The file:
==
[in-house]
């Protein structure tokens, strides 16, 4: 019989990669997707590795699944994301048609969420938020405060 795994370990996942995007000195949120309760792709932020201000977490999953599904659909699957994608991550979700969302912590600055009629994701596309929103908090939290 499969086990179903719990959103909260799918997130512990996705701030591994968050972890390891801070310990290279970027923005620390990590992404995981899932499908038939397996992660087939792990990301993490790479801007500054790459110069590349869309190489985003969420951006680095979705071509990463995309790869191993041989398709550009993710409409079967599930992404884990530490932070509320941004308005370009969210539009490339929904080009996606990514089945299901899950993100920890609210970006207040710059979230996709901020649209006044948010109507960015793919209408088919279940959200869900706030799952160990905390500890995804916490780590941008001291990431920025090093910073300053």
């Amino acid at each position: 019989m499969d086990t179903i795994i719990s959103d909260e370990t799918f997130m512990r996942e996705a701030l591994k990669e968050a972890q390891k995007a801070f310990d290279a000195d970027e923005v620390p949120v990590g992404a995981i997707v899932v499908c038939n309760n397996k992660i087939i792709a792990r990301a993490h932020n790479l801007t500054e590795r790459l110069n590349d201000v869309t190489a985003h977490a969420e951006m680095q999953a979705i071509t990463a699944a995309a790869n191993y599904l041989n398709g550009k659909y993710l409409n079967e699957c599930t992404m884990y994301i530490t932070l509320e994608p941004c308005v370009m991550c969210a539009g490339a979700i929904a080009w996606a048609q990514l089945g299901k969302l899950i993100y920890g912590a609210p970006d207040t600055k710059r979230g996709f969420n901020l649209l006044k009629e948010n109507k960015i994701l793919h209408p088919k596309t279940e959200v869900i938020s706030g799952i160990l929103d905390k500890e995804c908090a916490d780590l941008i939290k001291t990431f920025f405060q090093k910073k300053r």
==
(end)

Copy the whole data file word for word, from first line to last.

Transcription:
[in-house]
């Protein structure tokens, strides 16, 4: 019989990669997707590795699944994301048609969420938020405060 795994370990996942995007000195949120309760792709932020201000977490999953599904659909699957994608991550979700969302912590600055009629994701596309929103908090939290 499969086990179903719990959103909260799918997130512990996705701030591994968050972890390891801070310990290279970027923005620390990590992404995981899932499908038939397996992660087939792990990301993490790479801007500054790459110069590349869309190489985003969420951006680095979705071509990463995309790869191993041989398709550009993710409409079967599930992404884990530490932070509320941004308005370009969210539009490339929904080009996606990514089945299901899950993100920890609210970006207040710059979230996709901020649209006044948010109507960015793919209408088919279940959200869900706030799952160990905390500890995804916490780590941008001291990431920025090093910073300053």
């Amino acid at each position: 019989m499969d086990t179903i795994i719990s959103d909260e370990t799918f997130m512990r996942e996705a701030l591994k990669e968050a972890q390891k995007a801070f310990d290279a000195d970027e923005v620390p949120v990590g992404a995981i997707v899932v499908c038939n309760n397996k992660i087939i792709a792990r990301a993490h932020n790479l801007t500054e590795r790459l110069n590349d201000v869309t190489a985003h977490a969420e951006m680095q999953a979705i071509t990463a699944a995309a790869n191993y599904l041989n398709g550009k659909y993710l409409n079967e699957c599930t992404m884990y994301i530490t932070l509320e994608p941004c308005v370009m991550c969210a539009g490339a979700i929904a080009w996606a048609q990514l089945g299901k969302l899950i993100y920890g912590a609210p970006d207040t600055k710059r979230g996709f969420n901020l649209l006044k009629e948010n109507k960015i994701l793919h209408p088919k596309t279940e959200v869900i938020s706030g799952i160990l929103d905390k500890e995804c908090a916490d780590l941008i939290k001291t990431f920025f405060q090093k910073k300053r």